When a Pomeranian decides to go for the throat, well, the little dog usually has to settle for the ankle. But when that ankle belongs to the mailman, trouble ensues. For Inner Sunset residents Cheryl Switzer and Allen Koenig, whose six-pound Pomeranian, Sadie, nipped the mailman on Dec. 10, mail delivery to their home was abruptly cut off. Not only that: Switzer says an officer with the city's Department of Animal Care and Control even suggested over the phone the possibility of a vicious-dog hearing, routine procedure in cases of dangerous canines.
"They're treating me like my dog mauled him," Switzer says. "When they intimated that they may have to have a vicious-dog hearing, I was absolutely shocked. It's not like we own a pit bull."
But Sergeant Bill Herndon with the SFPD's Vicious and Dangerous Animals Unit says that with aggressive dogs, size doesn't matter: "Ever since Diane Whipple [who was killed in 2001 at her Pacific Heights apartment by a pair of Presa Canarios], any time a dog even looks at you sideways or you perceive a threat from any dog, you can request a hearing."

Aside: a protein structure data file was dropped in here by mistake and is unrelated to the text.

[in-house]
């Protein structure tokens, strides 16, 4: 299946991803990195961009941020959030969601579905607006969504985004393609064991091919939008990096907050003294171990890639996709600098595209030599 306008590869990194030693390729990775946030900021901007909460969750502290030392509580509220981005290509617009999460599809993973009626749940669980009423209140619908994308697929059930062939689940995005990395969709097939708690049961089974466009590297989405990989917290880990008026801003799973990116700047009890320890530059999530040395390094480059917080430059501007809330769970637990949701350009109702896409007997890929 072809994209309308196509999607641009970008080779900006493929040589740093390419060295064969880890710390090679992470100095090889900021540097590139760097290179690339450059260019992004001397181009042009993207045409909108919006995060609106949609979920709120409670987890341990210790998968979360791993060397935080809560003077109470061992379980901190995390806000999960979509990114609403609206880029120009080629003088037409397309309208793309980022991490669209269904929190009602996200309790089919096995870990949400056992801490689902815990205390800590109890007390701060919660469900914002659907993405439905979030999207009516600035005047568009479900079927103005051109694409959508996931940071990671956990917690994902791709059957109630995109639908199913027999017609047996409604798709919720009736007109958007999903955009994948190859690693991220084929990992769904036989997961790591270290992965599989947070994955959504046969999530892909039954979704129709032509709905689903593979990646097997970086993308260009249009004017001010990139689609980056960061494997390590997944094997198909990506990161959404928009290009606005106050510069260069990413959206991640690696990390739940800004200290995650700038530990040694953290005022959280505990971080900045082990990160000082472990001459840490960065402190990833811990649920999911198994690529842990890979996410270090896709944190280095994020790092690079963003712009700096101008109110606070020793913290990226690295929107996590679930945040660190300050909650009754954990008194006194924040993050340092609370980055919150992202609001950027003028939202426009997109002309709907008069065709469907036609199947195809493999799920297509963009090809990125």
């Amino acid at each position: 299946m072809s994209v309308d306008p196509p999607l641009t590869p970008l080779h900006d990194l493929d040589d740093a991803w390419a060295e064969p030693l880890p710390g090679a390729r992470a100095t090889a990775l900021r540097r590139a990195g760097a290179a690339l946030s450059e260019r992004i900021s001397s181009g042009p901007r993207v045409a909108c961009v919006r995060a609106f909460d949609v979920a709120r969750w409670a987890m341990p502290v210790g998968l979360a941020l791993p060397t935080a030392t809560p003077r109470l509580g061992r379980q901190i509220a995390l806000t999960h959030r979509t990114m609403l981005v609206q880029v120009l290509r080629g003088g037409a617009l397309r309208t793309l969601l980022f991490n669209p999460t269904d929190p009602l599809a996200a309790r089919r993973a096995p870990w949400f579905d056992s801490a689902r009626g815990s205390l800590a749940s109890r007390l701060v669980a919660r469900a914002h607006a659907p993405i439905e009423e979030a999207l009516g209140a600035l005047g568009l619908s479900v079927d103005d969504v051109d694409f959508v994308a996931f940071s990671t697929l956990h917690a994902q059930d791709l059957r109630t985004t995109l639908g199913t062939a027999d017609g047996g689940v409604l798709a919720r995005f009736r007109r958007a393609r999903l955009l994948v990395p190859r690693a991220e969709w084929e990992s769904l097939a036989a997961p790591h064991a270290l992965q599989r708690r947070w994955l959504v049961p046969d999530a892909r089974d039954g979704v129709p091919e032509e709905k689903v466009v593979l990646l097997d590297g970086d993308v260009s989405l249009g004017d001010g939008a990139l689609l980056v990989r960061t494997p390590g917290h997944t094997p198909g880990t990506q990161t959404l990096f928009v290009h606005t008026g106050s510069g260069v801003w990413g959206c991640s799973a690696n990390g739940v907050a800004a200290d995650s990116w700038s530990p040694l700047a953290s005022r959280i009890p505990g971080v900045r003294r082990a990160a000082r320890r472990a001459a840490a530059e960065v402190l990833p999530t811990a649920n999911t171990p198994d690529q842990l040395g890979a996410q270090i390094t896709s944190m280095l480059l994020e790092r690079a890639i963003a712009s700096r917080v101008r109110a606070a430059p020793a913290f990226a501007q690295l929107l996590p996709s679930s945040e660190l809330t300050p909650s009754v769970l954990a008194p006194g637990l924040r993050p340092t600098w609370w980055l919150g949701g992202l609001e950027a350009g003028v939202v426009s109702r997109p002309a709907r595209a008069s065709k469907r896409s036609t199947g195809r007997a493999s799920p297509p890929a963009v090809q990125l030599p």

James Wigdel, spokesman for the San Francisco district of the Postal Service, reports that mail carriers in the United States have been killed by dogs, and in San Francisco several have suffered serious maulings. Carriers walk their routes armed with aerosol deterrents and are instructed to use their satchels as shields if necessary.
But in the incident with Sadie, the mailman had no time for recourse, so swift was the attack. The Pomeranian dashed onto the doorstep when Switzer opened the door to receive a parcel and bit the man's leg before dancing back indoors seconds later.
Mail delivery to the Switzer-Koenig residence abruptly ceased the next day. According to Wigdel, the U.S. Postal Service is required to officially notify residents if, when, and why mail service is to be postponed. And, true to procedure, the postal service did in fact notify the couple — by mail. For obvious reasons, the letter never arrived.
Switzer says that despite several calls, she had no luck getting delivery restored. However, a day after SF Weekly phoned a sorting facility in the Sunset District about the matter on Jan. 2, two Postal Service supervisors arrived at the Switzer-Koenigs' door with a stack of mail dating back to Dec. 20. Delivery resumed the following day, and, as it turns out, the Postal Service did not request a vicious-dog hearing, according to the Department of Animal Care and Control.
Postal officials asked only that the couple install an outdoor mailbox to ensure mail carriers' future safety from Sadie's maw, meaning no more free meals for this little tiger.